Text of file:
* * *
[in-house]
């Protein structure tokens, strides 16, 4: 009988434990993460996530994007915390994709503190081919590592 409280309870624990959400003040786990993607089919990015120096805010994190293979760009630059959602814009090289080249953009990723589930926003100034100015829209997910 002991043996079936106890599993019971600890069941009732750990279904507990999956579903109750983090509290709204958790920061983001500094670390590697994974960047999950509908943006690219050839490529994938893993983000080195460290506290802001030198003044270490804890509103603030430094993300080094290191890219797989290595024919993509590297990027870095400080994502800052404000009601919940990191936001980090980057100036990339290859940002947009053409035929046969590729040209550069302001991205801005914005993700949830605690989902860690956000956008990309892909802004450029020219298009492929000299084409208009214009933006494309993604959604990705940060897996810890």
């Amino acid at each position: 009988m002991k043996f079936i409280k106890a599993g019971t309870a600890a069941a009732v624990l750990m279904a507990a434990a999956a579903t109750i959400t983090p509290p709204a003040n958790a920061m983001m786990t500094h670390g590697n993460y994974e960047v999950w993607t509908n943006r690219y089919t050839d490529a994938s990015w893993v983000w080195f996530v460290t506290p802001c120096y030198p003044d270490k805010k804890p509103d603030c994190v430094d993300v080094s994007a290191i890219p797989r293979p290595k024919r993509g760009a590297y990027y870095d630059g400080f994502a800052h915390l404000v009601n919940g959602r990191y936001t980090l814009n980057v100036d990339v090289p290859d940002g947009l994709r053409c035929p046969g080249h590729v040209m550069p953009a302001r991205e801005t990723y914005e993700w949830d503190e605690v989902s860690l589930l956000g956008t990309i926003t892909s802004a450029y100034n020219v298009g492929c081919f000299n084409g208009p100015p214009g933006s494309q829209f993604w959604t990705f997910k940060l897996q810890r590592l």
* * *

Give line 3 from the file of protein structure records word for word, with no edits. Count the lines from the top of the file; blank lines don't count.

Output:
């Amino acid at each position: 009988m002991k043996f079936i409280k106890a599993g019971t309870a600890a069941a009732v624990l750990m279904a507990a434990a999956a579903t109750i959400t983090p509290p709204a003040n958790a920061m983001m786990t500094h670390g590697n993460y994974e960047v999950w993607t509908n943006r690219y089919t050839d490529a994938s990015w893993v983000w080195f996530v460290t506290p802001c120096y030198p003044d270490k805010k804890p509103d603030c994190v430094d993300v080094s994007a290191i890219p797989r293979p290595k024919r993509g760009a590297y990027y870095d630059g400080f994502a800052h915390l404000v009601n919940g959602r990191y936001t980090l814009n980057v100036d990339v090289p290859d940002g947009l994709r053409c035929p046969g080249h590729v040209m550069p953009a302001r991205e801005t990723y914005e993700w949830d503190e605690v989902s860690l589930l956000g956008t990309i926003t892909s802004a450029y100034n020219v298009g492929c081919f000299n084409g208009p100015p214009g933006s494309q829209f993604w959604t990705f997910k940060l897996q810890r590592l």